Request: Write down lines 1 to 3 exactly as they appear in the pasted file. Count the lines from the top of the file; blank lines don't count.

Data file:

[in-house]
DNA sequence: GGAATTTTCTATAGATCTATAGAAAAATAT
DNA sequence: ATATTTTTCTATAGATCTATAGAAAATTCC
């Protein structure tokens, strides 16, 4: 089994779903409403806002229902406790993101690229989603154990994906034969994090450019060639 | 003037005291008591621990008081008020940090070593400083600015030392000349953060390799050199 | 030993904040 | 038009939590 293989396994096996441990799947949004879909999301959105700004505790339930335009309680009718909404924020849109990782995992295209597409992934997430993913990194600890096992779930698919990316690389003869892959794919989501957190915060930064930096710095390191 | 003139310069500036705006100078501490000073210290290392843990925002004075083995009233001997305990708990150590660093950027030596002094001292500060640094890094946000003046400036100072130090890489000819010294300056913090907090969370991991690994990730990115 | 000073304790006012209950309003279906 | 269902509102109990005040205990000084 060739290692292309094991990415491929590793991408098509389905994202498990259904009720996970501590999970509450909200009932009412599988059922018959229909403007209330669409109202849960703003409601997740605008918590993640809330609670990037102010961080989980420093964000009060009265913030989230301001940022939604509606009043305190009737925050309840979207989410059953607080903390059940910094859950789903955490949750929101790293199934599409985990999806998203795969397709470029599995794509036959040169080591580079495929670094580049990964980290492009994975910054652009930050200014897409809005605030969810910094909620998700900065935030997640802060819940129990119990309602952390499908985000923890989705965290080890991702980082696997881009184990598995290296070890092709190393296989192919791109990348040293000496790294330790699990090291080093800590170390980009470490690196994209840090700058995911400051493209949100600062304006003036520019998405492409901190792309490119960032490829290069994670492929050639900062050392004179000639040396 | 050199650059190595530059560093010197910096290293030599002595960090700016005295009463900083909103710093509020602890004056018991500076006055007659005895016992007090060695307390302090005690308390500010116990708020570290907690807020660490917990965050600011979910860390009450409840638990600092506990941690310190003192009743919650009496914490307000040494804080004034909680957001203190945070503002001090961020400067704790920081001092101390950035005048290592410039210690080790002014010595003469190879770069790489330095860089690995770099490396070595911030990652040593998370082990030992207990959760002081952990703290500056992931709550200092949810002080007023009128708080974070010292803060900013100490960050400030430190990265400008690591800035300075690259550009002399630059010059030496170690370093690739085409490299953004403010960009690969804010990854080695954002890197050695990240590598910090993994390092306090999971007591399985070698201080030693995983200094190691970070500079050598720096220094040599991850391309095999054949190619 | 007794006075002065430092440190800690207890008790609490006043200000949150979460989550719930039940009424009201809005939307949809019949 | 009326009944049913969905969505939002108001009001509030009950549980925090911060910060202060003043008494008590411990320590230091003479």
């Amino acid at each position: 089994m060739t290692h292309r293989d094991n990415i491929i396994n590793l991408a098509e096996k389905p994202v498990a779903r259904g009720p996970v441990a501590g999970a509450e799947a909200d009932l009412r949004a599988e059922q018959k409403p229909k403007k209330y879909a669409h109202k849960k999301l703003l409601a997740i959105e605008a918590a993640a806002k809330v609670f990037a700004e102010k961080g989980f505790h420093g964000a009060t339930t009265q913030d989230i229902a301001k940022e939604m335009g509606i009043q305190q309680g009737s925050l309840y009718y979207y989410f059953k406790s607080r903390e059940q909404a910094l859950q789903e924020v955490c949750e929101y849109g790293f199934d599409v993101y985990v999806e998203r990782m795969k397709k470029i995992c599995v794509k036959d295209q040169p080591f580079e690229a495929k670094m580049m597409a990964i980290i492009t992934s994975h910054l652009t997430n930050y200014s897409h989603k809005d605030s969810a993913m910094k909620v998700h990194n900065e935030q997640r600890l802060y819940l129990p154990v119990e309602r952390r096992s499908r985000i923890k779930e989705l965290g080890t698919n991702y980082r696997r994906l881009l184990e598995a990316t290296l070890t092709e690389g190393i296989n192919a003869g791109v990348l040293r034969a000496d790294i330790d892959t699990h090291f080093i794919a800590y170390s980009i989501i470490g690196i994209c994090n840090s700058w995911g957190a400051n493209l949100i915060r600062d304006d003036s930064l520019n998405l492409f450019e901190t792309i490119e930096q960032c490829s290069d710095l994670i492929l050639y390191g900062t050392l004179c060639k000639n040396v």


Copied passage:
[in-house]
DNA sequence: GGAATTTTCTATAGATCTATAGAAAAATAT
DNA sequence: ATATTTTTCTATAGATCTATAGAAAATTCC